Ask the owner or manager of the property how often the pool or spa is serviced and if it is done by a certified professional. Swimming pool water should be tested at least once a week to determine if it has the proper chemical balance and level of sanitation. Spas and hot tubs should be serviced between each set of guests. If the guests staying before you had a communicable illness and the spa wasn’t properly sanitized there is a strong possibility of transmission. Pool professionals take rigorous courses and must pass a comprehensive exam to be certified.

Carefully observe the pool before you jump in. Is the water completely clear? Can you easily see the bottom? Is the water line clean or is there a ring of scale or greasy buildup? Are there any unpleasant smells? A properly sanitized pool will not smell of chlorine. If you detect a strong scent of chlorine it is most likely chloramines which are present when ammonia from sweat and urine hasn’t been eliminated. Observe the drains and check they are covered to prevent entrapment. Is there a ground fault circuit interrupter to switch off the electrical current in the event of a fault when current is flowing through water?

Lastly, it may be wise to purchase some pool or spa test strips to tuck away in your suitcase. They will provide you with a simple measure of the sanitizer in the water. In this case chlorine is our friend. The CDC recommends chlorine to kill bacteria and viruses in public swimming pools.

By taking these simple steps, you can insure your family is swimming in safe, sanitized water.



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5 Tips for Your First Trip to Europe

September 11, 2015 at 5:28 pm

5 Tips for Your First Trip to Europe

On my first trip to Europe in 1980 I only visited London but made memories that will last a lifetime. I won’t lie, though, I had a bit of a rocky start. I got off the train from Gatwick Airport at Victoria Station and nervously hailed a cab. I read out my hotel address and the cab driver drove me the two blocks to my hotel! Clearly, I had a thing or two to learn. I settled in and was thrilled to visit the classic museums, hang out in the parks and shop in the iconic London department stores. I learned a trip like that can be a great introduction to travel abroad. You don’t have to have a crazy, adventure experience to make wonderful memories. While I am by no means an expert, in the last couple of years I have learned more about traveling through Europe and how to make it a comfortable AND fabulous experience. These are my quick five tips for a first European vacation.

1. Start in a small country. Often fares to Ireland, Denmark, or Portugal are less expensive than the biggest cities. These are great destinations to start out your trip. Small countries have smaller airports and the logistics of getting to your hotel or Airbnb are much simpler. Starting your trip at Charles de Gaulle airport in Paris can be really overwhelming. I found the people in smaller countries tend to be friendly and helpful to first-time visitors.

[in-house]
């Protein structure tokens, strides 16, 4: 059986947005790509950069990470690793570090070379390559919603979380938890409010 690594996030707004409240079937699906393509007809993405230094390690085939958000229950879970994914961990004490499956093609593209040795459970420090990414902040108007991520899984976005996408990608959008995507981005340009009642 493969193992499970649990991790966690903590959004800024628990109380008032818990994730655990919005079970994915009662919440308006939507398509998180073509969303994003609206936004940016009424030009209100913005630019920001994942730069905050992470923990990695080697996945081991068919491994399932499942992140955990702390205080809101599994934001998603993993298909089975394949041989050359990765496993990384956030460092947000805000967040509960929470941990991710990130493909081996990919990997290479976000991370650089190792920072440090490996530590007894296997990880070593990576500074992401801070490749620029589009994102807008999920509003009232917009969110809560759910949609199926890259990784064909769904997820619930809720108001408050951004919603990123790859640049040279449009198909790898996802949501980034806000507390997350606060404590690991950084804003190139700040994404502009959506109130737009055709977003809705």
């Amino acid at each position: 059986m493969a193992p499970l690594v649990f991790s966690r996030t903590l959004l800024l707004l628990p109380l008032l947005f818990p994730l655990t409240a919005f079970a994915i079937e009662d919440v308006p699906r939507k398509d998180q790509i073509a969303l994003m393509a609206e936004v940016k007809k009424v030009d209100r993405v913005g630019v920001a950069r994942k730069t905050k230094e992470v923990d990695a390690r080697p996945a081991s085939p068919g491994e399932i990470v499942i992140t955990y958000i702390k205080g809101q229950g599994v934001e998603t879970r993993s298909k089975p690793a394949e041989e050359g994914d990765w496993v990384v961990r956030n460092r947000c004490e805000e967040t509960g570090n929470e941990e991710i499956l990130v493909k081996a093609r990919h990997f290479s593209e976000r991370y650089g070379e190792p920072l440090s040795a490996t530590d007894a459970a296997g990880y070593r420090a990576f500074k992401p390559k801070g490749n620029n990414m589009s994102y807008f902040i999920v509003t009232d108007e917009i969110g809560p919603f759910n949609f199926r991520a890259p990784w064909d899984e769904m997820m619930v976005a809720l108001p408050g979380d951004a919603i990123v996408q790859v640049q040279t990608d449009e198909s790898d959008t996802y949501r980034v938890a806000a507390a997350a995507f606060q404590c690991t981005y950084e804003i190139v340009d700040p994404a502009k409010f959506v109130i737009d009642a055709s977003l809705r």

2. Start in a country where English is common. Europe is wonderfully different from America even when you don’t factor in the language differences. If you begin your trip in Edinburgh, you will get a taste of those differences and yet still be able to manage the challenges of being in a completely new place. Again, Denmark, Sweden, and Ireland are great starting points. We struggled to find the Ice Bar in Stockholm and needed to stop at least half a dozen people to get directions. Everyone spoke perfect English and was incredibly helpful.

3. Explore your neighborhood first. Fight the urge to run to the Louvre the minute you hit Paris. After years of waiting to see the spots on your bucket list, it can be tough to hold yourself back but if you spend some time making your neighborhood a home base your entire trip will feel more comfortable and relaxed. Naturally the big sites are packed with tourists and can feel overwhelming. If you spend some time sitting in a local café, people watching and getting the lay of the land you will learn so much about the amazing European culture you came to see. Then see the Louvre!

4. Plan the important stuff and leave the rest to chance. We always make sure we know how to get from the airport to the hotel and what form of transportation we plan to take in a new city. We check online before we leave to see if our most important sites require advanced tickets or have unusual hours. We would have waited in a huge line at the Hamburg Minatur Wunderland if we hadn’t bought our tickets before we left home. This was an important stop for us so we made sure to plan ahead. Also leave some things to chance. The parks we just stumbled on in Hamburg turned out to be a highlight of our time there.